The Size and Composition of Government Spending in Europe and Its Impact on Well-Being
Zohal Hessami ()
Kyklos, 2010, vol. 63, issue 3, pages 346-382
This paper empirically analyzes whether large governments in Europe reflect efficient responses to a changing social and economic environment ('welfare economic view') as opposed to wasteful spending ('public choice view'). To this end, the effect of government size on subjective well-being is estimated in a combined survey and country-level dataset covering 153,268 respondents from twelve EU countries over the 1990-2000 period. The first finding is an inversely U-shaped relationship between government size and well-being. In addition, the analysis suggests that given the high institutional quality as compared to other parts of the world there might be scope for a further enlargement of governments in the EU from a well-being perspective. However, one must acknowledge that the effect on well-being may be quite small and that democratic societies in Europe have no experience with even larger governments. The investigation also reveals that the impact of government size on well-being depends negatively on levels of corruption and positively on the extent of decentralization. Moreover, left-wing voters and low-income earners are the main beneficiaries of a large public sector. Finally, in all twelve EU countries included in the sample higher levels of well-being could have been achieved by allocating a higher share of public resources to education, while Finland and Germany could have given an additional boost to well-being by cutting expenditures on social protection. Copyright © 2010 Blackwell Publishing Ltd..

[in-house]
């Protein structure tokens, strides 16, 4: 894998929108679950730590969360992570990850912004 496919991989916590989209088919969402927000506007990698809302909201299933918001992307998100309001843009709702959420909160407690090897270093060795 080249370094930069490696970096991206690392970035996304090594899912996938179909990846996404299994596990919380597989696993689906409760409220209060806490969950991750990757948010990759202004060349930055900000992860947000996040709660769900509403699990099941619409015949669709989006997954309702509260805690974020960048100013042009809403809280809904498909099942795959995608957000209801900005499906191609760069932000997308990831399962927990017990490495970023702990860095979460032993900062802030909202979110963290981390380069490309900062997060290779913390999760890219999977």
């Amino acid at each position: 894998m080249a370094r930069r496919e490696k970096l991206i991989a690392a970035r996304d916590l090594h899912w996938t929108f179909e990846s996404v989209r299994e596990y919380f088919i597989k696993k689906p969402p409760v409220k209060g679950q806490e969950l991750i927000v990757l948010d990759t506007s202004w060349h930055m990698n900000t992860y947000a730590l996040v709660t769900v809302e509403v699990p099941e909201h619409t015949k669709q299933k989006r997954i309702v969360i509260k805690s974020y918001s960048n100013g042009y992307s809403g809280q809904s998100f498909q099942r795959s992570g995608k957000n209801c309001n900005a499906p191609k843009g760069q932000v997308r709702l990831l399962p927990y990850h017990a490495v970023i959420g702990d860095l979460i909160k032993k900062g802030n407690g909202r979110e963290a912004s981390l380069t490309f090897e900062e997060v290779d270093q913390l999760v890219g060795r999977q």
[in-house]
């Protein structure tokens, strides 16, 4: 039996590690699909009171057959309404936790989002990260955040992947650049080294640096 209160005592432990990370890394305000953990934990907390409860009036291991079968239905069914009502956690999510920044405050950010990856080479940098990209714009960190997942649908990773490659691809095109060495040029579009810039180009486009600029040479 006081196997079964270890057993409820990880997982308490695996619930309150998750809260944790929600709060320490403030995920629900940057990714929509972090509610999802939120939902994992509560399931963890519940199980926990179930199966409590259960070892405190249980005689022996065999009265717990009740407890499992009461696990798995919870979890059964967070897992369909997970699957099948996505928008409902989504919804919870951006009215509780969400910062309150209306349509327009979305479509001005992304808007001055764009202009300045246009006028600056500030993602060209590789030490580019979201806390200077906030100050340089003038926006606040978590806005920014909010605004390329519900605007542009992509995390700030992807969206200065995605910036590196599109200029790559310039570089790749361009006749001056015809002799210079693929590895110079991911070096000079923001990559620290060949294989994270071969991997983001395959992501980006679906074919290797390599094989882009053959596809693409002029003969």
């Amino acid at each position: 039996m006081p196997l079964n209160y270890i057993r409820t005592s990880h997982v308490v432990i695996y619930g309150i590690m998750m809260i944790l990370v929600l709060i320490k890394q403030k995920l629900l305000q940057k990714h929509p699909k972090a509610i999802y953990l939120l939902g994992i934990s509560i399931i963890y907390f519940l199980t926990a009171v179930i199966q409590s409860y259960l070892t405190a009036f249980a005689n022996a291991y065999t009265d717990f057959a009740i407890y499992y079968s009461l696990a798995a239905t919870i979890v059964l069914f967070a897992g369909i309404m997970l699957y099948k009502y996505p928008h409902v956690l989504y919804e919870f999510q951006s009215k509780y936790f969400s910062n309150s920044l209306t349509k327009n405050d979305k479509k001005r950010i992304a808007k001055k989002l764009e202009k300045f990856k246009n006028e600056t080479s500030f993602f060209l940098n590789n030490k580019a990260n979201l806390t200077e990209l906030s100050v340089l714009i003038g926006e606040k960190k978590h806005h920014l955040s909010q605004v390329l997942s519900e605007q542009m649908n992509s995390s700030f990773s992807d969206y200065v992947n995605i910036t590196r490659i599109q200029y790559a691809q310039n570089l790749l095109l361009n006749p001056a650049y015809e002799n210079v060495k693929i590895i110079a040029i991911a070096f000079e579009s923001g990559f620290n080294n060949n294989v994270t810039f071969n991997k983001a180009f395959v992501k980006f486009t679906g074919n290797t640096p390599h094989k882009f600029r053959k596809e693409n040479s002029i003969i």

References: Add references at CitEc
Citations View citations in EconPapers (11) Track citations by RSS feed
Downloads: (external link)
http://www.blackwell-synergy.com/links/doi/10.1111/j.1467-6435.2010.00478.x link to full text (text/html)
Access to full text is restricted to subscribers.
Working Paper: The Size and Composition of Government Spending in Europe and Its Impact on Well-Being (2010)
This item may be available elsewhere in EconPapers: Search for items with the same title.
Export reference: BibTeX
RIS (EndNote, ProCite, RefMan)
Persistent link: http://EconPapers.repec.org/RePEc:bla:kyklos:v:63:y:2010:i:3:p:346-382
Ordering information: This journal article can be ordered from
http://www.blackwell ... bs.asp?ref=0023-5962
Access Statistics for this article
Kyklos is currently edited by Rene L. Frey
More articles in Kyklos from Wiley Blackwell
Series data maintained by Wiley-Blackwell Digital Licensing ().